Almost every adult can benefit from some form of estate planning, regardless of the size of their estate. However, the depth and complexity of the plan can vary based on individual circumstances. Here are some situations when you might especially consider implementing or updating an estate plan:
  1. When You Become an Adult: Once you turn 18, you should at least have basic estate planning documents in place, such as a healthcare directive or power of attorney.
  2. When You Accumulate Assets: As soon as you start to acquire significant assets, whether it's a savings account, investments, real estate, or other valuables, it's a good idea to outline your wishes for these assets upon your death.
  3. Marriage or Partnership: Merging lives means making joint decisions about assets, debts, and other financial matters. A plan can help ensure both parties' wishes are met.
  4. Birth or Adoption of a Child: Parents should have a will to designate guardians for their children should anything happen to both parents. You might also consider creating a trust for the child's inheritance.
  5. Starting a Business: Business owners often need special provisions to ensure the smooth transition of business assets and operations if they die or become incapacitated.
  6. Divorce: The ending of a marriage often necessitates changes to estate planning documents, especially when it comes to beneficiary designations and power of attorney assignments.
  7. Changes in Financial Situation: If you experience a significant change in your financial situation—whether an increase or decrease—it's a good time to reevaluate your estate plan.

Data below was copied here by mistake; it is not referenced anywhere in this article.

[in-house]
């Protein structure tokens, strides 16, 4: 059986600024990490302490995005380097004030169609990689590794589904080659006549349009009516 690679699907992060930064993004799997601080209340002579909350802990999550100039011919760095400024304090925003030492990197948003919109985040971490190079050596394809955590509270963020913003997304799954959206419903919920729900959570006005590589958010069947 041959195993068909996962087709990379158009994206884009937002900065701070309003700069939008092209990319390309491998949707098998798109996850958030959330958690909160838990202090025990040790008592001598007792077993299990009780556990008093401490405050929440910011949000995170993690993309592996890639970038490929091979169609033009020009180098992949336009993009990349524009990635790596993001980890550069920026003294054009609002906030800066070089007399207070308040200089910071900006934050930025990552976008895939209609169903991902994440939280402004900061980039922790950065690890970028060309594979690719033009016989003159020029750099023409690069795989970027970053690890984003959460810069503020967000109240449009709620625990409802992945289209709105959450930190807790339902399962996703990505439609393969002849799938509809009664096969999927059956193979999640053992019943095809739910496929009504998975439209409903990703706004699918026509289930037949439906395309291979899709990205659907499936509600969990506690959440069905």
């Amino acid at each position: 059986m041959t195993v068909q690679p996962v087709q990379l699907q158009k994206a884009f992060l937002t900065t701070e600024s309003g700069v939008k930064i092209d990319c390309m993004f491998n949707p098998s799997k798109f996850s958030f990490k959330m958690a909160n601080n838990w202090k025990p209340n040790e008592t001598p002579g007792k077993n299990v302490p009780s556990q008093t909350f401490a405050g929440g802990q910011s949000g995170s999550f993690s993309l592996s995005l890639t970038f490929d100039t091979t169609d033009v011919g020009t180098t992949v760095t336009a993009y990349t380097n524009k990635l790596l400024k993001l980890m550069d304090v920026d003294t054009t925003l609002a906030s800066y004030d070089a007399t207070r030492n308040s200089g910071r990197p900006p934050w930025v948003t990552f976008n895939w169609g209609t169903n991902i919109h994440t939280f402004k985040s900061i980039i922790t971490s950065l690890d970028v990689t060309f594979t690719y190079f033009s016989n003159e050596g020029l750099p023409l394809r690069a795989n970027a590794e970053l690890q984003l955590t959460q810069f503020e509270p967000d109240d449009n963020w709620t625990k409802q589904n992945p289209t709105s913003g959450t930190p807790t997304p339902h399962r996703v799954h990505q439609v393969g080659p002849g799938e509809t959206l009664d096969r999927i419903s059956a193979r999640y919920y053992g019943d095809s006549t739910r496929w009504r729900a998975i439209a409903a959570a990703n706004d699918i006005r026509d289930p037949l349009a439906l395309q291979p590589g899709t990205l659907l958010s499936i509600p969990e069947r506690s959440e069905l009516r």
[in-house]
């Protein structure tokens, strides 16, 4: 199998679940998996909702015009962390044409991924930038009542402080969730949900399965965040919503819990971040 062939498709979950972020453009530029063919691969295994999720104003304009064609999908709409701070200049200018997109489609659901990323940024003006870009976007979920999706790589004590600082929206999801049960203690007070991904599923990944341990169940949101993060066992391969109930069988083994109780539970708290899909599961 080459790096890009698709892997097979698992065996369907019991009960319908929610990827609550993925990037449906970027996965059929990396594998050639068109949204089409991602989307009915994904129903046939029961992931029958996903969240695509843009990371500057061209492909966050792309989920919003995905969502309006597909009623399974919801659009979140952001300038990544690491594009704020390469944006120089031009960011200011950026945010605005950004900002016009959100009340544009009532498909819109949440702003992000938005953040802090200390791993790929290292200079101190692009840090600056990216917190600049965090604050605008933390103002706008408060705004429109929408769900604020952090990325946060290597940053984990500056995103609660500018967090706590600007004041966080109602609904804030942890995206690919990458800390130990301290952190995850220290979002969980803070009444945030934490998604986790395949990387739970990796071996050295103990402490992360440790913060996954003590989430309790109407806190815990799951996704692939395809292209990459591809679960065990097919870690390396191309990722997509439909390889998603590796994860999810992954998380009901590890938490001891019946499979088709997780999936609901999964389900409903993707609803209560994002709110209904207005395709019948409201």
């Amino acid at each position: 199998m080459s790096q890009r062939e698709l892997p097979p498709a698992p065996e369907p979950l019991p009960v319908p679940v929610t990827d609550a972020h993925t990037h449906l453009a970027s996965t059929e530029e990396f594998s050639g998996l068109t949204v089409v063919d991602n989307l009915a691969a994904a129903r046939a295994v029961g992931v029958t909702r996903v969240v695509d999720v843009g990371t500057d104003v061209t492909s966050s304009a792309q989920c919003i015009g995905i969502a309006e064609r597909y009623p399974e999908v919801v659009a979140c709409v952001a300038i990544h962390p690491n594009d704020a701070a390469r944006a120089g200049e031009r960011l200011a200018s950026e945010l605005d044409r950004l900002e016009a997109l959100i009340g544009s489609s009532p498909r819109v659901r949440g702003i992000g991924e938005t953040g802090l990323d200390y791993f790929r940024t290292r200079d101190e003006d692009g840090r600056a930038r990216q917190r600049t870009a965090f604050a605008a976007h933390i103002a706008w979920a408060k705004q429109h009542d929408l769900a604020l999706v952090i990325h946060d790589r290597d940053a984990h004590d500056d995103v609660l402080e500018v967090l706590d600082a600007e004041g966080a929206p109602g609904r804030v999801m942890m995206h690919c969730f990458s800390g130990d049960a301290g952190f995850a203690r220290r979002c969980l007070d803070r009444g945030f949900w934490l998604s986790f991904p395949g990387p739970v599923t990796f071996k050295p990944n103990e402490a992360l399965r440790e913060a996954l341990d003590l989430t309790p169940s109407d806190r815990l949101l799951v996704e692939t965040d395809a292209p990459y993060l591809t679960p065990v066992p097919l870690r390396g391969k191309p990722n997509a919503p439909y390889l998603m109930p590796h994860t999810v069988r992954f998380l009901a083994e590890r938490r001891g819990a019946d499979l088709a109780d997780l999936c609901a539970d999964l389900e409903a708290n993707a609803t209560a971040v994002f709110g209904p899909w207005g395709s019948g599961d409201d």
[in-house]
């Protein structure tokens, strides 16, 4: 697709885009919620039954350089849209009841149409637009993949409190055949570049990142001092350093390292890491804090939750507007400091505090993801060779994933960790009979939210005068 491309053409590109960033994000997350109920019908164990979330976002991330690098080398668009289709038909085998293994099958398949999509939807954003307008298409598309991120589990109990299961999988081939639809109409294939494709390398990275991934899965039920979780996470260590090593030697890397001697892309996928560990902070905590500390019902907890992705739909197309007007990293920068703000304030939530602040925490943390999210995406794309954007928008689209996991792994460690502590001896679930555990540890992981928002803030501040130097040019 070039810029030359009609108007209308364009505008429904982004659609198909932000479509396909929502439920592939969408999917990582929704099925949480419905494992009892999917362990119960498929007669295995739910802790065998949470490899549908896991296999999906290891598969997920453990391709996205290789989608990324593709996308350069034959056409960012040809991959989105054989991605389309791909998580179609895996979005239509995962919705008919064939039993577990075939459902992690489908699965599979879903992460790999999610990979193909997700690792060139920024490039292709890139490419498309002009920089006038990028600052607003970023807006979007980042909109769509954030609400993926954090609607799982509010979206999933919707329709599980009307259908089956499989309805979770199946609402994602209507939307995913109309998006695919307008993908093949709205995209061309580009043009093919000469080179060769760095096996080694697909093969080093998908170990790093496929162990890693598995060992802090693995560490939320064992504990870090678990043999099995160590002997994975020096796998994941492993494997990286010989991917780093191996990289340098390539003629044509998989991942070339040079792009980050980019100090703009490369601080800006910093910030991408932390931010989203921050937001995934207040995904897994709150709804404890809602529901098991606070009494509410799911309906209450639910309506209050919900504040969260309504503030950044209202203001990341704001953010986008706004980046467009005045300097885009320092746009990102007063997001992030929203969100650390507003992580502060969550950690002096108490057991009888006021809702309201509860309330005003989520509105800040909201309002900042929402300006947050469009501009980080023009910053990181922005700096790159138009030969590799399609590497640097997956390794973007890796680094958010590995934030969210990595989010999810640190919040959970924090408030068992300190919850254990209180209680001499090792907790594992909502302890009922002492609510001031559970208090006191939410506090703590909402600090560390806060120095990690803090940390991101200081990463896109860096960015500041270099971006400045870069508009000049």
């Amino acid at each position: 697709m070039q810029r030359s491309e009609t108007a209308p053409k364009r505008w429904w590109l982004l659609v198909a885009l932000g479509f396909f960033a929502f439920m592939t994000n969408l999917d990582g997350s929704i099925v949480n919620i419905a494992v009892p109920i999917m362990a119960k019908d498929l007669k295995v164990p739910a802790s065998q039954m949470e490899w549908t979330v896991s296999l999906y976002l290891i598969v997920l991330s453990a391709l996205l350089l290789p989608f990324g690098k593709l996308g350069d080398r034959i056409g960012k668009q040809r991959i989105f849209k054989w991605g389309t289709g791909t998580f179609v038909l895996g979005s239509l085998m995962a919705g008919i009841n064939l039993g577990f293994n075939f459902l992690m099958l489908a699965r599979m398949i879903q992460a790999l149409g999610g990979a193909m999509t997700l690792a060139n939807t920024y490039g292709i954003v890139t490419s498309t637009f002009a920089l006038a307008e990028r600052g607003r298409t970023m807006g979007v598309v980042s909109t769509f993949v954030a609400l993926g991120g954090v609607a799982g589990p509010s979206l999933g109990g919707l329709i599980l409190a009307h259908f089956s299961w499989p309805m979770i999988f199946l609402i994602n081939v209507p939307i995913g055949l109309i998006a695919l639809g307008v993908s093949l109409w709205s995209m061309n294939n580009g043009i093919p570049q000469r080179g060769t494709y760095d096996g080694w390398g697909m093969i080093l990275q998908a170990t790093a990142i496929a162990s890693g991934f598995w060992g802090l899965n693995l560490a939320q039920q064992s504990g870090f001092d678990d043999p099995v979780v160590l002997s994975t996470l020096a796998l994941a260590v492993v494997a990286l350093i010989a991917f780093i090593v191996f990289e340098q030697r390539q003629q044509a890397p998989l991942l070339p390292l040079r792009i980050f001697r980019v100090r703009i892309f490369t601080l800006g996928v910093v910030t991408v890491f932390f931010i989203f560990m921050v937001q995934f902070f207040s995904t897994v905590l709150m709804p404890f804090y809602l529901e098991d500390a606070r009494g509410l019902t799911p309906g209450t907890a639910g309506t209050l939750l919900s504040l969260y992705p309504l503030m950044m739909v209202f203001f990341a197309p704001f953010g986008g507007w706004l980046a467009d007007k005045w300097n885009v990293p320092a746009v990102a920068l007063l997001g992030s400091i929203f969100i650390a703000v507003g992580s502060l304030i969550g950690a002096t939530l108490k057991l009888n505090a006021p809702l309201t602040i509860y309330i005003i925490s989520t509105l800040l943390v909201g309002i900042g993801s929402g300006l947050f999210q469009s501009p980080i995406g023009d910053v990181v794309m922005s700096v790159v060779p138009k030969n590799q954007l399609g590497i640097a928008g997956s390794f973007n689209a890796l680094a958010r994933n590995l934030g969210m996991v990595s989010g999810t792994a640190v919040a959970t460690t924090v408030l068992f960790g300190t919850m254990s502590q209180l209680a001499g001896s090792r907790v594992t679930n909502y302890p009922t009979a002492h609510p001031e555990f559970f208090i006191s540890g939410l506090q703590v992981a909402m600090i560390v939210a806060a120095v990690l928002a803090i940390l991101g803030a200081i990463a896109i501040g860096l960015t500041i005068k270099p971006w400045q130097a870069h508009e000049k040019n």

8. Retirement: This life stage often triggers a reevaluation of finances and asset distribution, making it a suitable time to either establish or reassess an estate plan.
  9. Tax Laws: Tax laws related to estate and gift taxes change occasionally. It's essential to revise your estate plan when these changes could impact you.
  10. Changes in Personal Wishes: If your feelings change about how you want your assets distributed or who you want making decisions for you if you're incapacitated, it's time to update your estate plan.
  11. Moving to a Different State or Country: Legal rules concerning estate planning can vary significantly between jurisdictions. If you move, you should review and potentially revise your estate plan.
  12. Aging and Health Concerns: As you age or if you face significant health challenges, you might want to reevaluate your estate plan to ensure it aligns with your current situation and wishes.
  13. Death of a Beneficiary or Trustee: If someone named in your estate plan passes away, you'll need to update your documents to reflect this change.

Remember, estate planning is not a one-time event but an ongoing process. Life changes, and as it does, it's crucial to ensure that your estate plan aligns with your current circumstances and wishes. Even if you don't think you have "enough" assets to warrant an estate plan, having even a basic plan in place can provide peace of mind and prevent potential legal challenges or disputes after your death.

Reach out to Chicago Partners Wealth Advisors to determine how an estate plan can fit into your wealth management strategy.